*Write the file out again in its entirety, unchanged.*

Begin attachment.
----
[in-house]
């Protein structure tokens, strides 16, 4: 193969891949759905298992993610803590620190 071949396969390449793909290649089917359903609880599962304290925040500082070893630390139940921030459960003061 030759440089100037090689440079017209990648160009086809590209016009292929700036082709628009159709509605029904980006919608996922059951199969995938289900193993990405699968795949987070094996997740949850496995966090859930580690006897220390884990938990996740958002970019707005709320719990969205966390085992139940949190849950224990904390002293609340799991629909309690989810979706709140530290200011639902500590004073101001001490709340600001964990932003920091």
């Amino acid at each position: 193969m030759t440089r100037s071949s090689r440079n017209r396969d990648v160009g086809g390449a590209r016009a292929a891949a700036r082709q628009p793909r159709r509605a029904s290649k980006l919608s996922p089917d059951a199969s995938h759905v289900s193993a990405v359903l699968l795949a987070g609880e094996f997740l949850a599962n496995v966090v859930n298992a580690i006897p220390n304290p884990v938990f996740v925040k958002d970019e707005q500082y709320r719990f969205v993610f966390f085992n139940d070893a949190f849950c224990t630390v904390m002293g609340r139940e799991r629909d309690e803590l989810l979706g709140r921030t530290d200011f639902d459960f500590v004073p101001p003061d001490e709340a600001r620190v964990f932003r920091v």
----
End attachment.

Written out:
[in-house]
């Protein structure tokens, strides 16, 4: 193969891949759905298992993610803590620190 071949396969390449793909290649089917359903609880599962304290925040500082070893630390139940921030459960003061 030759440089100037090689440079017209990648160009086809590209016009292929700036082709628009159709509605029904980006919608996922059951199969995938289900193993990405699968795949987070094996997740949850496995966090859930580690006897220390884990938990996740958002970019707005709320719990969205966390085992139940949190849950224990904390002293609340799991629909309690989810979706709140530290200011639902500590004073101001001490709340600001964990932003920091």
């Amino acid at each position: 193969m030759t440089r100037s071949s090689r440079n017209r396969d990648v160009g086809g390449a590209r016009a292929a891949a700036r082709q628009p793909r159709r509605a029904s290649k980006l919608s996922p089917d059951a199969s995938h759905v289900s193993a990405v359903l699968l795949a987070g609880e094996f997740l949850a599962n496995v966090v859930n298992a580690i006897p220390n304290p884990v938990f996740v925040k958002d970019e707005q500082y709320r719990f969205v993610f966390f085992n139940d070893a949190f849950c224990t630390v904390m002293g609340r139940e799991r629909d309690e803590l989810l979706g709140r921030t530290d200011f639902d459960f500590v004073p101001p003061d001490e709340a600001r620190v964990f932003r920091v």